Nepal | July 20, 2019

A little awareness can go a long way in preventing deaths from thalassemia

ANITA SHRESTHA

Lalitpur, January 29

There were 20 recorded cases of children dying from thalassemia in the country last year. However, the actual death toll might have been much higher, given the lack of awareness about this genetic blood disorder and high chances of wrong diagnoses.

Thalassemia is an inherited blood disorder in which the body makes an abnormal form of haemoglobin, a protein in the red blood cells that carries oxygen.

The disorder results in excessive destruction of red blood cells, causing anaemia. Chances of inheriting the disease increase if both parents are carriers of the disease.

At the ‘Thalassemia awareness and orientation programme’ organised by Nepal Cancer Hospital and Research Centre, Lalitpur, Dr Ajit Rayamajhi, director of Kanti Children’s Hospital, said the general public was unaware about the disease.

This means the actual number of those who died of thalassemia is much higher than what is recorded. He said, “Symptoms of the disease manifest from early childhood, that is after the infants reach three to four months of age.”

The disease exhibits symptoms such as fussiness, paleness, frequent infections, poor appetite, failure to thrive, jaundice, and enlarged organs. “If untreated, children with this condition can develop heart problems, resulting in death,” informed Dr Rayamajhi.

“We did not know that we were carriers of this disorder. Six months after the birth of my first child, she fell very ill, and upon seeking treatment we found out that my husband and I both are carriers,”” said Sunita Lama. Her daughter Melina Lama, 13, is a patient of thalassemia and currently studying in Grade V.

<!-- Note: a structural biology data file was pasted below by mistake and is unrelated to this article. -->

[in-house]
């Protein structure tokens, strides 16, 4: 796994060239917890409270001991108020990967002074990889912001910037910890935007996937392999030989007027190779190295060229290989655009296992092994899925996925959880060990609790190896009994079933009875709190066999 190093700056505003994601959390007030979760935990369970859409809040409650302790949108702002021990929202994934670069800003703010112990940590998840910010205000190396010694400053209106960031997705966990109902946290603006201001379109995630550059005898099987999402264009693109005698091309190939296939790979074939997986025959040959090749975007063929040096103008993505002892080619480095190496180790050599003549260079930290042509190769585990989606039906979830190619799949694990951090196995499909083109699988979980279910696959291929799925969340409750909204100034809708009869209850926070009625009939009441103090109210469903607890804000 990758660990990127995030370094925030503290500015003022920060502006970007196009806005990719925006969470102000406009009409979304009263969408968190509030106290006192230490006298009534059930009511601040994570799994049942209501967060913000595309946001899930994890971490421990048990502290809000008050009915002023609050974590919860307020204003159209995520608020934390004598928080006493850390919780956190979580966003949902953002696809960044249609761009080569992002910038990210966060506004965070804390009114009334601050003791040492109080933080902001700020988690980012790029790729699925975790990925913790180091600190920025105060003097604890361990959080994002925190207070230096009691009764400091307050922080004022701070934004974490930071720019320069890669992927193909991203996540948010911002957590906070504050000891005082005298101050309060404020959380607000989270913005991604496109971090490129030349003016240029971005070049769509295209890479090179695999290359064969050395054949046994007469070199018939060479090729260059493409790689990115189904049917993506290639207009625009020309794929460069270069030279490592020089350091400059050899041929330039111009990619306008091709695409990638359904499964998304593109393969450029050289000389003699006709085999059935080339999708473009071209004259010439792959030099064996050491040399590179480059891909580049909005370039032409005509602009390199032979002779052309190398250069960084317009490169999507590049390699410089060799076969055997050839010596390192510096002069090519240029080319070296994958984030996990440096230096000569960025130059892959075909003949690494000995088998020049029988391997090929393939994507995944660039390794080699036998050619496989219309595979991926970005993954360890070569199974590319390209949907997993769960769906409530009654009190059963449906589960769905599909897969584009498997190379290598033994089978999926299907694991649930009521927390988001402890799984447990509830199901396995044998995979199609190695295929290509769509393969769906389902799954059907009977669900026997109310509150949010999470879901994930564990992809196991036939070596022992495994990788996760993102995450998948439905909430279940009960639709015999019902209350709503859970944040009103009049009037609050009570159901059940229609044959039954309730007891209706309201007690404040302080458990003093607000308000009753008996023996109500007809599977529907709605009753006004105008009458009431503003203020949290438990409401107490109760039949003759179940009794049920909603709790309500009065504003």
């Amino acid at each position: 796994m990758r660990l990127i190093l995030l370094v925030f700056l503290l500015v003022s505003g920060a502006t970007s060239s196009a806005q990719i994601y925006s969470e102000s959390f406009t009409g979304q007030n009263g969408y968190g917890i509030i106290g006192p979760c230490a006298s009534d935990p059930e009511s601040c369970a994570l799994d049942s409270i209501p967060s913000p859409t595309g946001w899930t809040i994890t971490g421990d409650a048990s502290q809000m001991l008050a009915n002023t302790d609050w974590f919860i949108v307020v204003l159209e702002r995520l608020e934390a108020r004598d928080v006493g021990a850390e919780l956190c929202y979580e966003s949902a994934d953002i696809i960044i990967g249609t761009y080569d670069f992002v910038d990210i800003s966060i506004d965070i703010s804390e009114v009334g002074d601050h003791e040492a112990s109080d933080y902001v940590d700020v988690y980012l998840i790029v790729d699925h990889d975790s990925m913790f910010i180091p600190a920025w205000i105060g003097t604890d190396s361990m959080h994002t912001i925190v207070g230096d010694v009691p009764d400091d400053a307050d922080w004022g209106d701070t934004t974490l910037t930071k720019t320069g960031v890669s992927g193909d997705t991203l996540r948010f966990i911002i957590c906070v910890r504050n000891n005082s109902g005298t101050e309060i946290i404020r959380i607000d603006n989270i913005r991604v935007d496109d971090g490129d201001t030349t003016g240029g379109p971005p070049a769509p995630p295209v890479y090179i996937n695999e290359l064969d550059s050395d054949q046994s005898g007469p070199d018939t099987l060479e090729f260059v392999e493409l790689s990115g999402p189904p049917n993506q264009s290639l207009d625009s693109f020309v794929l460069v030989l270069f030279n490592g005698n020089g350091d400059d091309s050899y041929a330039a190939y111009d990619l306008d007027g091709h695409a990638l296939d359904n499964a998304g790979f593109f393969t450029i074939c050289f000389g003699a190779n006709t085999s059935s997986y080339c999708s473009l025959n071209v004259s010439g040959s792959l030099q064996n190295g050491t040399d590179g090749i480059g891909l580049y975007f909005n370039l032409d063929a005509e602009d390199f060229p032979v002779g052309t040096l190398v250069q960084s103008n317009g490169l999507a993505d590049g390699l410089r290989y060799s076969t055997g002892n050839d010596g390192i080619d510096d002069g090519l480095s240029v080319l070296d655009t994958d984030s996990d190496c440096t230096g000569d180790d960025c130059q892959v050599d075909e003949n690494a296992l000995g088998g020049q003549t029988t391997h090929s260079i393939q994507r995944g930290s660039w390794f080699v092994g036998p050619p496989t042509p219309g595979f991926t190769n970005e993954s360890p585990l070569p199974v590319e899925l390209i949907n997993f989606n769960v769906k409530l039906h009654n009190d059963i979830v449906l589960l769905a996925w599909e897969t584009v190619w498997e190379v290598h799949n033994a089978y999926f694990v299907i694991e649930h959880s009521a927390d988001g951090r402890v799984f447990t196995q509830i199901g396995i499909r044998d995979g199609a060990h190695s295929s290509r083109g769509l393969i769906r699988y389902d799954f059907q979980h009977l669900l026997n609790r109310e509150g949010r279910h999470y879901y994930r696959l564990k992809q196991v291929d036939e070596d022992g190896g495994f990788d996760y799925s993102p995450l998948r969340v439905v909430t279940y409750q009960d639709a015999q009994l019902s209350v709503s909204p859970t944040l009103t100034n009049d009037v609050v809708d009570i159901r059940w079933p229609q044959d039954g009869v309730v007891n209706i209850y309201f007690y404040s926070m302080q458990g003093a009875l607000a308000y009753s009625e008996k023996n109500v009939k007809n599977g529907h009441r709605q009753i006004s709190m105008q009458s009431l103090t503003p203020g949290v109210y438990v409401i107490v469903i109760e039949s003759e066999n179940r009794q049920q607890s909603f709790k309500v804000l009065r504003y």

“Melina must have one pound of blood transfused every two weeks,” Lama said. She also has to take medicines that cost nearly Rs 5,000 a month.

Another patient Chandra Raut has been getting blood transfusions for the last 12 years. Her parents took her to a hospital because of her poor appetite and yellowing skin, but they couldn’t diagnose her. Her parents had also resorted to taking her to a shaman in their desperation. “My daughter has been ill since she was five months old. We went to many doctors, but nobody could tell us what is wrong with her. She was finally diagnosed of thalassemia at a hospital in Biratnagar,” said Ram Dev Raut, Chandra’s father.

Nepal Thalassemia Society has recorded more than 1,820 thalassemia patients throughout the country. Around 500 patients are getting treatment, said Durga P Pathak, president of  Nepal Thalassemia Society, at a thalassemia awareness and orientation programme. The society provides free blood transfusion to thalassemia patients.

 


A version of this article appears in print on January 30, 2017 of The Himalayan Times.


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